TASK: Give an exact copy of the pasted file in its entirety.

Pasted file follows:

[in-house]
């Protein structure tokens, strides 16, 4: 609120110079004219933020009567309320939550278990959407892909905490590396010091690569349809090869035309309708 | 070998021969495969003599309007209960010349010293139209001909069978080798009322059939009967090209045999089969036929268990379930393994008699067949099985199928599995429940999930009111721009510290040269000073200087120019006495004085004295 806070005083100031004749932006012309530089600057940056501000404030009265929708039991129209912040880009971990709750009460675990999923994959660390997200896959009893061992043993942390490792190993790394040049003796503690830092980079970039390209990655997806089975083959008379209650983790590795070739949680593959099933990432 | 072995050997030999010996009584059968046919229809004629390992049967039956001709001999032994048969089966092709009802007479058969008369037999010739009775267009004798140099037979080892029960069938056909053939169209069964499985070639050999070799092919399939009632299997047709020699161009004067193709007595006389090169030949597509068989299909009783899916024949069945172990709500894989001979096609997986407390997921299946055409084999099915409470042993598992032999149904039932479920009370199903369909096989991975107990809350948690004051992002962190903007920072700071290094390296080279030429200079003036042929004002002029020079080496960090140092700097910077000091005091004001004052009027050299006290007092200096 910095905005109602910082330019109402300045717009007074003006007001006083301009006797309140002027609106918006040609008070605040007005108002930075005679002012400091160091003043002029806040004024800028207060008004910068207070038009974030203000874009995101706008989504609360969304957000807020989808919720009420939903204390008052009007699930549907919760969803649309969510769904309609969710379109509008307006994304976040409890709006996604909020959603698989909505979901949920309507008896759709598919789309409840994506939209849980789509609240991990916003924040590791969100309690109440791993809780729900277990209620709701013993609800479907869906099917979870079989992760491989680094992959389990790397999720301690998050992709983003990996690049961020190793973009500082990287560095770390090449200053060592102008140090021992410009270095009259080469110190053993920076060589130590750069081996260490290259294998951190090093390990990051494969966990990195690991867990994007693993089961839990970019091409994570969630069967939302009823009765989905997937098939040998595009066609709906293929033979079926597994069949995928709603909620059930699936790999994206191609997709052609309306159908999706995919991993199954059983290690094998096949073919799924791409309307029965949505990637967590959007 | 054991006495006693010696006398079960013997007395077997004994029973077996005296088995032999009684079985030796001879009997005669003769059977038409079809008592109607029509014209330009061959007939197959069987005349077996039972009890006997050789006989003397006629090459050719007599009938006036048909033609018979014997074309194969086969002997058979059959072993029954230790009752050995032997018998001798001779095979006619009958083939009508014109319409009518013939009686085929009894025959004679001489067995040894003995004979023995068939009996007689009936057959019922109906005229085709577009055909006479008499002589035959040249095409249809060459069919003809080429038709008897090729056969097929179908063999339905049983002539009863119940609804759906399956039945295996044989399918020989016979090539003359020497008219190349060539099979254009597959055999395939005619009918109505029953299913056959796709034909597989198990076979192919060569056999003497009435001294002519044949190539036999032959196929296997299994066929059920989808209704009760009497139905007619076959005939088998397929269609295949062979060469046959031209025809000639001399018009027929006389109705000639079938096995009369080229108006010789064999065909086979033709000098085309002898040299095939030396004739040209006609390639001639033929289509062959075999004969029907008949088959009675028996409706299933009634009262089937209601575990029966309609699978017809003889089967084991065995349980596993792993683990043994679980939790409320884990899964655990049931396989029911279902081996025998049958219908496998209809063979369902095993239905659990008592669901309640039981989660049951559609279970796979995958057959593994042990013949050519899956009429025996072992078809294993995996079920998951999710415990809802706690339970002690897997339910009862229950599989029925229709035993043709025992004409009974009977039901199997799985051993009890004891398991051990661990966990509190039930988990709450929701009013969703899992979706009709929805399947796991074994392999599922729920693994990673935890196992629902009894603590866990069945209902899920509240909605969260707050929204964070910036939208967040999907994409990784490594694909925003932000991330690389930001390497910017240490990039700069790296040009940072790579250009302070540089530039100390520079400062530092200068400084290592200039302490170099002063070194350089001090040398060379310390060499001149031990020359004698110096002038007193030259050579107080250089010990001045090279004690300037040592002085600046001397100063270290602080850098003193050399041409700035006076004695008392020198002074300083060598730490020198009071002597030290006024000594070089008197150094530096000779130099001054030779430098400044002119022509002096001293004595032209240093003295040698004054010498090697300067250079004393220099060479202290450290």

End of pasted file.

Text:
[in-house]
């Protein structure tokens, strides 16, 4: 609120110079004219933020009567309320939550278990959407892909905490590396010091690569349809090869035309309708 | 070998021969495969003599309007209960010349010293139209001909069978080798009322059939009967090209045999089969036929268990379930393994008699067949099985199928599995429940999930009111721009510290040269000073200087120019006495004085004295 806070005083100031004749932006012309530089600057940056501000404030009265929708039991129209912040880009971990709750009460675990999923994959660390997200896959009893061992043993942390490792190993790394040049003796503690830092980079970039390209990655997806089975083959008379209650983790590795070739949680593959099933990432 | 072995050997030999010996009584059968046919229809004629390992049967039956001709001999032994048969089966092709009802007479058969008369037999010739009775267009004798140099037979080892029960069938056909053939169209069964499985070639050999070799092919399939009632299997047709020699161009004067193709007595006389090169030949597509068989299909009783899916024949069945172990709500894989001979096609997986407390997921299946055409084999099915409470042993598992032999149904039932479920009370199903369909096989991975107990809350948690004051992002962190903007920072700071290094390296080279030429200079003036042929004002002029020079080496960090140092700097910077000091005091004001004052009027050299006290007092200096 910095905005109602910082330019109402300045717009007074003006007001006083301009006797309140002027609106918006040609008070605040007005108002930075005679002012400091160091003043002029806040004024800028207060008004910068207070038009974030203000874009995101706008989504609360969304957000807020989808919720009420939903204390008052009007699930549907919760969803649309969510769904309609969710379109509008307006994304976040409890709006996604909020959603698989909505979901949920309507008896759709598919789309409840994506939209849980789509609240991990916003924040590791969100309690109440791993809780729900277990209620709701013993609800479907869906099917979870079989992760491989680094992959389990790397999720301690998050992709983003990996690049961020190793973009500082990287560095770390090449200053060592102008140090021992410009270095009259080469110190053993920076060589130590750069081996260490290259294998951190090093390990990051494969966990990195690991867990994007693993089961839990970019091409994570969630069967939302009823009765989905997937098939040998595009066609709906293929033979079926597994069949995928709603909620059930699936790999994206191609997709052609309306159908999706995919991993199954059983290690094998096949073919799924791409309307029965949505990637967590959007 | 054991006495006693010696006398079960013997007395077997004994029973077996005296088995032999009684079985030796001879009997005669003769059977038409079809008592109607029509014209330009061959007939197959069987005349077996039972009890006997050789006989003397006629090459050719007599009938006036048909033609018979014997074309194969086969002997058979059959072993029954230790009752050995032997018998001798001779095979006619009958083939009508014109319409009518013939009686085929009894025959004679001489067995040894003995004979023995068939009996007689009936057959019922109906005229085709577009055909006479008499002589035959040249095409249809060459069919003809080429038709008897090729056969097929179908063999339905049983002539009863119940609804759906399956039945295996044989399918020989016979090539003359020497008219190349060539099979254009597959055999395939005619009918109505029953299913056959796709034909597989198990076979192919060569056999003497009435001294002519044949190539036999032959196929296997299994066929059920989808209704009760009497139905007619076959005939088998397929269609295949062979060469046959031209025809000639001399018009027929006389109705000639079938096995009369080229108006010789064999065909086979033709000098085309002898040299095939030396004739040209006609390639001639033929289509062959075999004969029907008949088959009675028996409706299933009634009262089937209601575990029966309609699978017809003889089967084991065995349980596993792993683990043994679980939790409320884990899964655990049931396989029911279902081996025998049958219908496998209809063979369902095993239905659990008592669901309640039981989660049951559609279970796979995958057959593994042990013949050519899956009429025996072992078809294993995996079920998951999710415990809802706690339970002690897997339910009862229950599989029925229709035993043709025992004409009974009977039901199997799985051993009890004891398991051990661990966990509190039930988990709450929701009013969703899992979706009709929805399947796991074994392999599922729920693994990673935890196992629902009894603590866990069945209902899920509240909605969260707050929204964070910036939208967040999907994409990784490594694909925003932000991330690389930001390497910017240490990039700069790296040009940072790579250009302070540089530039100390520079400062530092200068400084290592200039302490170099002063070194350089001090040398060379310390060499001149031990020359004698110096002038007193030259050579107080250089010990001045090279004690300037040592002085600046001397100063270290602080850098003193050399041409700035006076004695008392020198002074300083060598730490020198009071002597030290006024000594070089008197150094530096000779130099001054030779430098400044002119022509002096001293004595032209240093003295040698004054010498090697300067250079004393220099060479202290450290």